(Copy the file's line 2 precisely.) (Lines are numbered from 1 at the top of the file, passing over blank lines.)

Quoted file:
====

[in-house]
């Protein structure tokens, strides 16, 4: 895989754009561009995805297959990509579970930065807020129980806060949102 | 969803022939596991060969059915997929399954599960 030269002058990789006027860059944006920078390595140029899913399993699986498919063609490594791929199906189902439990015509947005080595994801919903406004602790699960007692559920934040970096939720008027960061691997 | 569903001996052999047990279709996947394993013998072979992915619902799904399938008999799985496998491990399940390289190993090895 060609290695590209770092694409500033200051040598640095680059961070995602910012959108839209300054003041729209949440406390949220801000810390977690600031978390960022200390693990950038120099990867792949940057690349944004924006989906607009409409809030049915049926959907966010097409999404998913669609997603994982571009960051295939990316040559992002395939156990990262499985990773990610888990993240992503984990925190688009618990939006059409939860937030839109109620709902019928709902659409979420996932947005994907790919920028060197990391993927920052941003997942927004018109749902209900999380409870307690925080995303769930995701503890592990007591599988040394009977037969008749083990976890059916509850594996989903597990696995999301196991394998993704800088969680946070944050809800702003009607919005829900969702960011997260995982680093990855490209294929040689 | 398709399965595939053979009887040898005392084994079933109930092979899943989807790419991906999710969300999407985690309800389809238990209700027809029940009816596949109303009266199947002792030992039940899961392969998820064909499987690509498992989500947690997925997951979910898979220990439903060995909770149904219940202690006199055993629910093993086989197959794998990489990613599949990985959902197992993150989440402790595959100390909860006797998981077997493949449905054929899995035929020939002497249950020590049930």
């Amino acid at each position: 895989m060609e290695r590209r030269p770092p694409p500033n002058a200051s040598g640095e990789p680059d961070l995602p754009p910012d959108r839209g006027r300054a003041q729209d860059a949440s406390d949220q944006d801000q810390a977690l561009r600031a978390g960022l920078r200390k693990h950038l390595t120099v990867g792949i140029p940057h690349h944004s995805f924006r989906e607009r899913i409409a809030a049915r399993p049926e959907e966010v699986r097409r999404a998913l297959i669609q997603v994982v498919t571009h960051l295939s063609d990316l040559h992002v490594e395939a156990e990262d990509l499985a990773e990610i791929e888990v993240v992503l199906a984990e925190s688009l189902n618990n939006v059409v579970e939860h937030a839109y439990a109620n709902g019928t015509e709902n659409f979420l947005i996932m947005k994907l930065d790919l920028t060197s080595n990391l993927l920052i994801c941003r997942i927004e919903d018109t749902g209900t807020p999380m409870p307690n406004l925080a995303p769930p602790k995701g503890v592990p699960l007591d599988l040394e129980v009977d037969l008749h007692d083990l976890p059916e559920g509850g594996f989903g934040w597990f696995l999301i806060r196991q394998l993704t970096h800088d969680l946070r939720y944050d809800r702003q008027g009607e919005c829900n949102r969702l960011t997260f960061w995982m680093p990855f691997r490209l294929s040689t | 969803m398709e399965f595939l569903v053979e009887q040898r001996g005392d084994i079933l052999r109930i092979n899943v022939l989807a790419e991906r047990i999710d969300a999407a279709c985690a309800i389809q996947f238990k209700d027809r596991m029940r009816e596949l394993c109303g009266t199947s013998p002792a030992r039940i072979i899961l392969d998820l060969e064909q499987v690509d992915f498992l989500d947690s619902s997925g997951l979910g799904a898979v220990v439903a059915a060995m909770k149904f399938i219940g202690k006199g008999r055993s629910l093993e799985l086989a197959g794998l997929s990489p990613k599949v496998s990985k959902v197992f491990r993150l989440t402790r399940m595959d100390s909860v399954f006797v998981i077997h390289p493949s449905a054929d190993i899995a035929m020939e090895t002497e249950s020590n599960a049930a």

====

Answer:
């Protein structure tokens, strides 16, 4: 895989754009561009995805297959990509579970930065807020129980806060949102 | 969803022939596991060969059915997929399954599960 030269002058990789006027860059944006920078390595140029899913399993699986498919063609490594791929199906189902439990015509947005080595994801919903406004602790699960007692559920934040970096939720008027960061691997 | 569903001996052999047990279709996947394993013998072979992915619902799904399938008999799985496998491990399940390289190993090895 060609290695590209770092694409500033200051040598640095680059961070995602910012959108839209300054003041729209949440406390949220801000810390977690600031978390960022200390693990950038120099990867792949940057690349944004924006989906607009409409809030049915049926959907966010097409999404998913669609997603994982571009960051295939990316040559992002395939156990990262499985990773990610888990993240992503984990925190688009618990939006059409939860937030839109109620709902019928709902659409979420996932947005994907790919920028060197990391993927920052941003997942927004018109749902209900999380409870307690925080995303769930995701503890592990007591599988040394009977037969008749083990976890059916509850594996989903597990696995999301196991394998993704800088969680946070944050809800702003009607919005829900969702960011997260995982680093990855490209294929040689 | 398709399965595939053979009887040898005392084994079933109930092979899943989807790419991906999710969300999407985690309800389809238990209700027809029940009816596949109303009266199947002792030992039940899961392969998820064909499987690509498992989500947690997925997951979910898979220990439903060995909770149904219940202690006199055993629910093993086989197959794998990489990613599949990985959902197992993150989440402790595959100390909860006797998981077997493949449905054929899995035929020939002497249950020590049930």